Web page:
Tag Archives: executions

This Morbid Invention: The Terrible Story of the First Electric Chair

THE FIRST PODCAST The story of how electricity became a tool of death for the state of New York and the strange circumstances behind the invention of the electric chair.

The harnessing of electricity by the great inventors of the Gilded Age introduced the world to the miracle of light at all hours of the day. But exposure to electricity’s raw power was dangerous to man.  Awful deaths of men on electrical wires terrified New Yorkers. A few thought this might be useful in the employment of the state’s darkest responsibilities — capital punishment.

This is the story of the first electric chair, the peculiar rivalry which helped create it — an epic feud between Thomas Edison and George Westinghouse, between DC and AC — and its fateful effects upon the life and punishment upon a man named William Kemmler, the first to be killed in this morbid seat.

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07 THE MORBID INVENTION: THE STORY OF THE FIRST ELECTRIC CHAIR

 

The horrors of the modern world — New York electrician John Feeks is killed on the electrical wires as hundreds watched.

1891 book Physique Populaire by Emile Desbeaux, drawn by D. Dumon.

 

Harold Pitney Brown, who secretly assisted in diminishing the reputation of alternating current (AC) power on behalf of Edison, who was promoting direct current (DC).

 

Brown’s bizarre and cruel experiments — proving the dangers of AC — involved killing animals by electrocution. One such experiment at Edison’s lab in New Jersey slaughtered calves and horses to demonstrate his theories. 

The mechanism of the first electric chair at Auburn Prison. You can see some of these components in the photo below.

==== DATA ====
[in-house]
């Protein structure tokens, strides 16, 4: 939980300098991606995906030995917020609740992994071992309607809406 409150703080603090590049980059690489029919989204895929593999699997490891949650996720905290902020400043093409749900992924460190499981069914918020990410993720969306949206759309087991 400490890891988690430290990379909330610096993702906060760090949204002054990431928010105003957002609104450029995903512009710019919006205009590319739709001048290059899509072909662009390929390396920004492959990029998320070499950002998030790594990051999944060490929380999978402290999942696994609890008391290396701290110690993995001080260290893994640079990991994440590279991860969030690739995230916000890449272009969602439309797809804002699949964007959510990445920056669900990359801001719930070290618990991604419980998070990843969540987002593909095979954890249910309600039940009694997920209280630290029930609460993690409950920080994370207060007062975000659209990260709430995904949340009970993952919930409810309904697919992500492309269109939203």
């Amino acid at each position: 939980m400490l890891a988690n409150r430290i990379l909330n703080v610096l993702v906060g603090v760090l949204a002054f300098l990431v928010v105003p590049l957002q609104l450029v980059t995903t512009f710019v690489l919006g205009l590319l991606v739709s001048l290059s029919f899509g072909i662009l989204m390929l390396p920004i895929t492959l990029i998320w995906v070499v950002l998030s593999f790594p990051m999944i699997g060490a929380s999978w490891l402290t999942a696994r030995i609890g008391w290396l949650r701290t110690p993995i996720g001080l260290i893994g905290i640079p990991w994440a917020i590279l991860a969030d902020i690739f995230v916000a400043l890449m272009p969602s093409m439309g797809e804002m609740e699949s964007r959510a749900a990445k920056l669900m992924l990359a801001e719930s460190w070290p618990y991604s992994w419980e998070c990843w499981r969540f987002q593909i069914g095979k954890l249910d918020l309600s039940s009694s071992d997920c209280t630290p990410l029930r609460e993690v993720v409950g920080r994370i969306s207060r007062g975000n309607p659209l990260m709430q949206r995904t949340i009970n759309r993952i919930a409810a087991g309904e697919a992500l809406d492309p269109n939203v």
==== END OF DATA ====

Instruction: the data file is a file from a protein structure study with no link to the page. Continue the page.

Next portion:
A picture of the notorious first electric chair, used in the execution of William Kemmler

 

An illustration from Scientific American, June 30 1888, showing an ‘ideal’ depiction of electric-chair functioning.

An illustration (not very accurate) of the execution of William Kemmler.

PODCAST REWIND: Wrath of the Whyos, vicious gang of New York

The Whyos (pronounced Why-Ohs) were New York’s most notorious gang after the Civil War, organizing their criminal activities and terrorizing law abiding citizens of the Gilded Age. Find out when they lived, how they broke the law and who they were — from Googie Corcoran to Dandy Johnny, as well as two particularly notable guys named Danny.

ALSO: How much does it cost to have somebody’s ear bitten off?

ORIGINALLY RELEASED MARCH 28, 2009

FEATURING 2016 BONUS MATERIAL: Greg reads an excerpt from Herbert Asbury’s Gangs of New York, recounting the sad fate of Dandy Johnny Dolan.

THIS IS A SPECIAL ILLUSTRATED PODCAST!  Chapter headings with images have been embedded in this show, so if your listening device is compatible with AAC/M4A files, just hit play and a variety of pictures should pop up.  The audio is superior than the original as well. (This will work as a normal audio file even if the images don’t appear.)

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Famed comic creators Joe Simon and Jack Kirby had a fascination with early gang life and once illustrated their adventures for a 1947 comic book called Real Clue Crime Stories.

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Another artist for the a different issue of the same comic book took a crack at the story of Dandy Johnny Dolan that same year:

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Comic art above courtesy the Jack Kirby Museum

 

A vivid illustration from the New York World, January 23, 1888, outlining the players involved in Danny Driscoll’s murder of Beezy Garrity.

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The violent execution of Driscoll lead the World to run a further article (see the right side of the page) condoning the use of a new form of execution — by electrocution.

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Faces of the Whyo Gang: Googy Corcoran, Clops Connolly, Big Josh Hines and Baboon Connolly


 

Mulberry Bend: The lair of the Whyos (picture by Jacob Riis)

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The pulpy cover of Herbert Asbury’s Gangs of New York.

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